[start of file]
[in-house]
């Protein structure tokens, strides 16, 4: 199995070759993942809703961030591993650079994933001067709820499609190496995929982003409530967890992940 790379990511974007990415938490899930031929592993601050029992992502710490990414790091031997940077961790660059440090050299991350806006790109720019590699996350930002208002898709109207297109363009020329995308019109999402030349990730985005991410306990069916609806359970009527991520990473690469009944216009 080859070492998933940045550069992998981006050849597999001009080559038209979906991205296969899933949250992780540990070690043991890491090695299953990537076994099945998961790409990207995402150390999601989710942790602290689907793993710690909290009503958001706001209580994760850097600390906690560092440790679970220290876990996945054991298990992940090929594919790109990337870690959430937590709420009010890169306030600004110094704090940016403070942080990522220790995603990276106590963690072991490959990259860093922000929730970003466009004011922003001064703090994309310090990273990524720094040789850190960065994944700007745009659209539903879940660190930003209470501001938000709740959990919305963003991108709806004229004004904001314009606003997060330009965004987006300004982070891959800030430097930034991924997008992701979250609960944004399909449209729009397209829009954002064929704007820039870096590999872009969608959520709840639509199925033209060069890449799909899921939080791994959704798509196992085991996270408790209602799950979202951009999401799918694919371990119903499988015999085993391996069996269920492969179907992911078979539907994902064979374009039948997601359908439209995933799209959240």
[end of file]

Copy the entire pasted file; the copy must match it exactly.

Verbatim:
[in-house]
């Protein structure tokens, strides 16, 4: 199995070759993942809703961030591993650079994933001067709820499609190496995929982003409530967890992940 790379990511974007990415938490899930031929592993601050029992992502710490990414790091031997940077961790660059440090050299991350806006790109720019590699996350930002208002898709109207297109363009020329995308019109999402030349990730985005991410306990069916609806359970009527991520990473690469009944216009 080859070492998933940045550069992998981006050849597999001009080559038209979906991205296969899933949250992780540990070690043991890491090695299953990537076994099945998961790409990207995402150390999601989710942790602290689907793993710690909290009503958001706001209580994760850097600390906690560092440790679970220290876990996945054991298990992940090929594919790109990337870690959430937590709420009010890169306030600004110094704090940016403070942080990522220790995603990276106590963690072991490959990259860093922000929730970003466009004011922003001064703090994309310090990273990524720094040789850190960065994944700007745009659209539903879940660190930003209470501001938000709740959990919305963003991108709806004229004004904001314009606003997060330009965004987006300004982070891959800030430097930034991924997008992701979250609960944004399909449209729009397209829009954002064929704007820039870096590999872009969608959520709840639509199925033209060069890449799909899921939080791994959704798509196992085991996270408790209602799950979202951009999401799918694919371990119903499988015999085993391996069996269920492969179907992911078979539907994902064979374009039948997601359908439209995933799209959240």